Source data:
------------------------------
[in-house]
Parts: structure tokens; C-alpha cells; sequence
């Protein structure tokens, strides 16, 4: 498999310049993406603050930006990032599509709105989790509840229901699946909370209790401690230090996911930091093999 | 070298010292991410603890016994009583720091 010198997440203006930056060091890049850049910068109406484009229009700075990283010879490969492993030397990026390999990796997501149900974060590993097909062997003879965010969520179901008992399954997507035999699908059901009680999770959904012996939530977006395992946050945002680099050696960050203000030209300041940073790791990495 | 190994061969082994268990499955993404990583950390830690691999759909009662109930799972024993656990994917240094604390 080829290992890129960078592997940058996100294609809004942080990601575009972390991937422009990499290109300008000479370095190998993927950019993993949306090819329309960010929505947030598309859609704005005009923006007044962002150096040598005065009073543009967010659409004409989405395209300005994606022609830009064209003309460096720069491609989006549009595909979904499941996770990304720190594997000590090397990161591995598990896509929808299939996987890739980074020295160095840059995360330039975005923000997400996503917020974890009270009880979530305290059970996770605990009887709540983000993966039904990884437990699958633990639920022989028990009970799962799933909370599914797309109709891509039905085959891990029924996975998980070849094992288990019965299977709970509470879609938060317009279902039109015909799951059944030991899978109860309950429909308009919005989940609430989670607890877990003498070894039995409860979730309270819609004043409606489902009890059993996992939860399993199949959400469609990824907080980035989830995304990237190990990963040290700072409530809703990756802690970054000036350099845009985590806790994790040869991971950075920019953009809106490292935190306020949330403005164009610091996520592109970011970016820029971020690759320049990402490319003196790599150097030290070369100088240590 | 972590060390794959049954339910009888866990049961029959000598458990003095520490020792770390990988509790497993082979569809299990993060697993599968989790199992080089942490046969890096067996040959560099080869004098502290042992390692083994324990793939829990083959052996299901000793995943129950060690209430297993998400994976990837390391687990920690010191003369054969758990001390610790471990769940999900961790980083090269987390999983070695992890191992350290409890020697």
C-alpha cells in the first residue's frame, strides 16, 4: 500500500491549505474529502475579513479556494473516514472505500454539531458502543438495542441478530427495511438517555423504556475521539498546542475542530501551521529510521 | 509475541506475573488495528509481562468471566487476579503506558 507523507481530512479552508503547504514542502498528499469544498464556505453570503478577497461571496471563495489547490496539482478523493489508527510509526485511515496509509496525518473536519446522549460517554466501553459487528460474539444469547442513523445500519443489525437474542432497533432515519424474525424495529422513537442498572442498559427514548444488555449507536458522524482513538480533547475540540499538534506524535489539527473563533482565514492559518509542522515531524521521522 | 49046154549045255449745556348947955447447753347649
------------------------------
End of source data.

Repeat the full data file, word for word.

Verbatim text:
[in-house]
Parts: structure tokens; C-alpha cells; sequence
């Protein structure tokens, strides 16, 4: 498999310049993406603050930006990032599509709105989790509840229901699946909370209790401690230090996911930091093999 | 070298010292991410603890016994009583720091 010198997440203006930056060091890049850049910068109406484009229009700075990283010879490969492993030397990026390999990796997501149900974060590993097909062997003879965010969520179901008992399954997507035999699908059901009680999770959904012996939530977006395992946050945002680099050696960050203000030209300041940073790791990495 | 190994061969082994268990499955993404990583950390830690691999759909009662109930799972024993656990994917240094604390 080829290992890129960078592997940058996100294609809004942080990601575009972390991937422009990499290109300008000479370095190998993927950019993993949306090819329309960010929505947030598309859609704005005009923006007044962002150096040598005065009073543009967010659409004409989405395209300005994606022609830009064209003309460096720069491609989006549009595909979904499941996770990304720190594997000590090397990161591995598990896509929808299939996987890739980074020295160095840059995360330039975005923000997400996503917020974890009270009880979530305290059970996770605990009887709540983000993966039904990884437990699958633990639920022989028990009970799962799933909370599914797309109709891509039905085959891990029924996975998980070849094992288990019965299977709970509470879609938060317009279902039109015909799951059944030991899978109860309950429909308009919005989940609430989670607890877990003498070894039995409860979730309270819609004043409606489902009890059993996992939860399993199949959400469609990824907080980035989830995304990237190990990963040290700072409530809703990756802690970054000036350099845009985590806790994790040869991971950075920019953009809106490292935190306020949330403005164009610091996520592109970011970016820029971020690759320049990402490319003196790599150097030290070369100088240590 | 972590060390794959049954339910009888866990049961029959000598458990003095520490020792770390990988509790497993082979569809299990993060697993599968989790199992080089942490046969890096067996040959560099080869004098502290042992390692083994324990793939829990083959052996299901000793995943129950060690209430297993998400994976990837390391687990920690010191003369054969758990001390610790471990769940999900961790980083090269987390999983070695992890191992350290409890020697």
C-alpha cells in the first residue's frame, strides 16, 4: 500500500491549505474529502475579513479556494473516514472505500454539531458502543438495542441478530427495511438517555423504556475521539498546542475542530501551521529510521 | 509475541506475573488495528509481562468471566487476579503506558 507523507481530512479552508503547504514542502498528499469544498464556505453570503478577497461571496471563495489547490496539482478523493489508527510509526485511515496509509496525518473536519446522549460517554466501553459487528460474539444469547442513523445500519443489525437474542432497533432515519424474525424495529422513537442498572442498559427514548444488555449507536458522524482513538480533547475540540499538534506524535489539527473563533482565514492559518509542522515531524521521522 | 49046154549045255449745556348947955447447753347649